Square: 100 Cube: 1000 Done! 

Let's try to understand the above code:

  • To import the threading module, we do:
     import threading 
  • To create new thread, we create an object of class Thread . The following arguments are required:
    • target : function to be executed by the thread
    • args : arguments to pass to the target function

    In the above example, we created 2 threads with different target functions:

     t1 = threading.Thread (target = print_square, args = (10,)) t2 = threading.Thread (target = print_cube, args = (10,)) 
  • To start a thread, we use the start method of the Thread class.
     t1. start () t2.start () 
  • As soon as the threads start, the current program (you can think of it as the main thread) continues to run as well. To stop the execution of the current program before the thread finishes, we use the join method.
     t1.join () t2.join () 

    As a result, the current program will first wait for completion t1, and then t2 . Once completed, the rest of the current program is executed.

Consider the diagram below for a better understanding of how the above program works:

Consider the below python program in which we print the thread name and the corresponding process for each task :

# Python program to illustrate the concept
Number of threads

import threading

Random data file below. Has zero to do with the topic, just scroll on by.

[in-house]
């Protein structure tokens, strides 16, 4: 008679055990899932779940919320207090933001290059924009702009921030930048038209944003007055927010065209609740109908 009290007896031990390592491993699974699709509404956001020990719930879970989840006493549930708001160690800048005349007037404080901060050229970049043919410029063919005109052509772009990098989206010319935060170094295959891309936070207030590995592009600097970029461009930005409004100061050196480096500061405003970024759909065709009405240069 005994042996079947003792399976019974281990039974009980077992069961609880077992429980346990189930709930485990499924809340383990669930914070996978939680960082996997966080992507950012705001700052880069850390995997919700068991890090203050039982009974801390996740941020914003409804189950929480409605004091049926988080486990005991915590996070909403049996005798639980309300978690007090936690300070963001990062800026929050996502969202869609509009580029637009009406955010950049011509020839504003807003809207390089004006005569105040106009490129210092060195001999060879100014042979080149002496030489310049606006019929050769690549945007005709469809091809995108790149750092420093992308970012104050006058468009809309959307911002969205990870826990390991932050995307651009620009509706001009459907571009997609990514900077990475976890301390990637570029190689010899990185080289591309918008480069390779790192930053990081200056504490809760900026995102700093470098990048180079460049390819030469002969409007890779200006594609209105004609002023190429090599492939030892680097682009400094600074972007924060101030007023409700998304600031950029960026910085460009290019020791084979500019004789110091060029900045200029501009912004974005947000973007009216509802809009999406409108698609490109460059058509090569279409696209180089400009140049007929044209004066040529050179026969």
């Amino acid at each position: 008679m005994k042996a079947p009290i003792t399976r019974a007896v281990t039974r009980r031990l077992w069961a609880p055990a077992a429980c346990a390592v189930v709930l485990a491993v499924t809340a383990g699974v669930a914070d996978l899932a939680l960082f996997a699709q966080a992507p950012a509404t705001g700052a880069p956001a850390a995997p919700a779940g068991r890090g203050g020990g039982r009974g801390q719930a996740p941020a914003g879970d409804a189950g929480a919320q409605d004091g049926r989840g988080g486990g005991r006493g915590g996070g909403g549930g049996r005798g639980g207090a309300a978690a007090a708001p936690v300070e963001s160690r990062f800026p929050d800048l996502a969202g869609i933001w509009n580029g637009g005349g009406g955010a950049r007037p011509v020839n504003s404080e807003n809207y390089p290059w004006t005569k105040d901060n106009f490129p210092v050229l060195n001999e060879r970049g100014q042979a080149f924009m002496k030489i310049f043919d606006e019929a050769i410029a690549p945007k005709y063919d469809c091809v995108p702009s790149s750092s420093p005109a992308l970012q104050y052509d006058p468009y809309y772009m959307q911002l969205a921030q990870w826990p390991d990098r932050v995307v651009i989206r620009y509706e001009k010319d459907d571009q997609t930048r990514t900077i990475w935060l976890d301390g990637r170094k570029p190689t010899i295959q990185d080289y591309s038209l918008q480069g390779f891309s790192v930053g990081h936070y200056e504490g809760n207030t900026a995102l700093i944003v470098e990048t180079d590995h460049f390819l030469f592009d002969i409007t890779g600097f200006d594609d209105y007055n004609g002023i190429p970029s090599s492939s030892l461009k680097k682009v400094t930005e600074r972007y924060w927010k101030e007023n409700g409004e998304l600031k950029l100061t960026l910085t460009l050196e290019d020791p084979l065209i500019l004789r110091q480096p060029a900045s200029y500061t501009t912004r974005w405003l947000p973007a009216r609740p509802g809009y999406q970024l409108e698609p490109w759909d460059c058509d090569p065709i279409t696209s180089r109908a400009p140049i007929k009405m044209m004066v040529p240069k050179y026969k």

import os


def task1 ():

print ( "Task 1 assigned to thread: {}" . format (threading.current_thread (). name))

print ( "ID of process running task 1: {}" . format (os.getpid ()))


def task2 () :

print ( "Task 2 assigned to thread: {}" . format (threading.current_thread (). name))

print ( "ID of process running task 2: {}" . format (os.getpid ()))


if __ name__ = = "__ main__" :


  # print the id of the current process

print ( "ID of process running main program: {} " . format (os. getpid ()))


# print main stream name

  print ( " Main thread name: {} " . format (threading.main_thread (). name))


# creating themes

  t1 = threading.Thread (target = task1, name = ' t1' )

t2 = threading.Thread (target = task2, nam e = 't2'


# starting topics

t1.start ()

  t2.start ()


# wait for all streams to end

t1.join ()

t2.join ()

 ID of process running main program: 11758 Main thread name: MainThread Task 1 assigned to thread: t1 ID of process running task 1: 11758 Task 2 assigned to thread: t2 ID of process running task 2: 11758 

Let's p let's try to understand the above code:

  • We use the os.getpid () function to get the ID of the current process.
     print ("ID of process running main program : {} ". format (os.getpid ())) 

    As you can see from the output, the process ID remains the same for all threads.

  • We use the threading.main_thread (), to get the main thread object. Under normal conditions, the main thread is the thread from which the Python interpreter was started. The name attribute of the thread object is used to get the name of the thread.
     print ("Main thread name: {}". Format (threading.main_thread (). Name)) 
  • We use the threading.current_thread () function to get the current thread object.
     print ("Task 1 assigned to thread: {}". format (threading.current_thread (). name) ) 

The diagram below clarifies the above concept:

So this was a quick introduction to multithreading in Python. The next article in this series focuses on cross-thread synchronization .